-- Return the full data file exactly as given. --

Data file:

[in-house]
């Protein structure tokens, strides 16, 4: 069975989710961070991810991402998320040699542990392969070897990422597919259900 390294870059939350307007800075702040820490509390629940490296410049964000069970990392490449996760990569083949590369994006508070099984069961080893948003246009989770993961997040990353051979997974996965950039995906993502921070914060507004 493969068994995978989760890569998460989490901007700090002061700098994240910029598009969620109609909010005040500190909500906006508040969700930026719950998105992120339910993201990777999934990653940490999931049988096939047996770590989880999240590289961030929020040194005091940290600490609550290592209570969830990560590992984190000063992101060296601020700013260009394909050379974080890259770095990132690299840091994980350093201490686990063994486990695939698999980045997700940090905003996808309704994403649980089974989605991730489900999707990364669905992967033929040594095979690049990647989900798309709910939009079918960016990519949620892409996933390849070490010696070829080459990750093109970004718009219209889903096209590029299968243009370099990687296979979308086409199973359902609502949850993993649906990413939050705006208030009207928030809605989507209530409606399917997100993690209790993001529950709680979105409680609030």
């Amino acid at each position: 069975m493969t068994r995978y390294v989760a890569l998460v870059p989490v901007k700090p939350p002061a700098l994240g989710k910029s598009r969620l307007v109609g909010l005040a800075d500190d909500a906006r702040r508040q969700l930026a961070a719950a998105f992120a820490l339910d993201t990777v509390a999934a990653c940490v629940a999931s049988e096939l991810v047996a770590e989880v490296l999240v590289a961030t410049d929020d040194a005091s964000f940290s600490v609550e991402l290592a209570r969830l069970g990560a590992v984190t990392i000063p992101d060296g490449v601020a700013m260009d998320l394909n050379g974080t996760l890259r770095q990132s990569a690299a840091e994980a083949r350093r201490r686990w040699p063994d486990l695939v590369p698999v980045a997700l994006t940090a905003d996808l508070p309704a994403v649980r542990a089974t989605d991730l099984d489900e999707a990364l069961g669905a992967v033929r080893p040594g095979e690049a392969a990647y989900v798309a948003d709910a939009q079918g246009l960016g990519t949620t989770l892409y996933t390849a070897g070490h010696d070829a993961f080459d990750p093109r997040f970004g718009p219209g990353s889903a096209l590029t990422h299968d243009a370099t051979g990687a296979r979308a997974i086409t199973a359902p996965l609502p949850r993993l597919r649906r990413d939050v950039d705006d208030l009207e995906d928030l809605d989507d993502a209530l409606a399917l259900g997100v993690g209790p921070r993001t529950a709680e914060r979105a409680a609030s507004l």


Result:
[in-house]
């Protein structure tokens, strides 16, 4: 069975989710961070991810991402998320040699542990392969070897990422597919259900 390294870059939350307007800075702040820490509390629940490296410049964000069970990392490449996760990569083949590369994006508070099984069961080893948003246009989770993961997040990353051979997974996965950039995906993502921070914060507004 493969068994995978989760890569998460989490901007700090002061700098994240910029598009969620109609909010005040500190909500906006508040969700930026719950998105992120339910993201990777999934990653940490999931049988096939047996770590989880999240590289961030929020040194005091940290600490609550290592209570969830990560590992984190000063992101060296601020700013260009394909050379974080890259770095990132690299840091994980350093201490686990063994486990695939698999980045997700940090905003996808309704994403649980089974989605991730489900999707990364669905992967033929040594095979690049990647989900798309709910939009079918960016990519949620892409996933390849070490010696070829080459990750093109970004718009219209889903096209590029299968243009370099990687296979979308086409199973359902609502949850993993649906990413939050705006208030009207928030809605989507209530409606399917997100993690209790993001529950709680979105409680609030």
């Amino acid at each position: 069975m493969t068994r995978y390294v989760a890569l998460v870059p989490v901007k700090p939350p002061a700098l994240g989710k910029s598009r969620l307007v109609g909010l005040a800075d500190d909500a906006r702040r508040q969700l930026a961070a719950a998105f992120a820490l339910d993201t990777v509390a999934a990653c940490v629940a999931s049988e096939l991810v047996a770590e989880v490296l999240v590289a961030t410049d929020d040194a005091s964000f940290s600490v609550e991402l290592a209570r969830l069970g990560a590992v984190t990392i000063p992101d060296g490449v601020a700013m260009d998320l394909n050379g974080t996760l890259r770095q990132s990569a690299a840091e994980a083949r350093r201490r686990w040699p063994d486990l695939v590369p698999v980045a997700l994006t940090a905003d996808l508070p309704a994403v649980r542990a089974t989605d991730l099984d489900e999707a990364l069961g669905a992967v033929r080893p040594g095979e690049a392969a990647y989900v798309a948003d709910a939009q079918g246009l960016g990519t949620t989770l892409y996933t390849a070897g070490h010696d070829a993961f080459d990750p093109r997040f970004g718009p219209g990353s889903a096209l590029t990422h299968d243009a370099t051979g990687a296979r979308a997974i086409t199973a359902p996965l609502p949850r993993l597919r649906r990413d939050v950039d705006d208030l009207e995906d928030l809605d989507d993502a209530l409606a399917l259900g997100v993690g209790p921070r993001t529950a709680e914060r979105a409680a609030s507004l």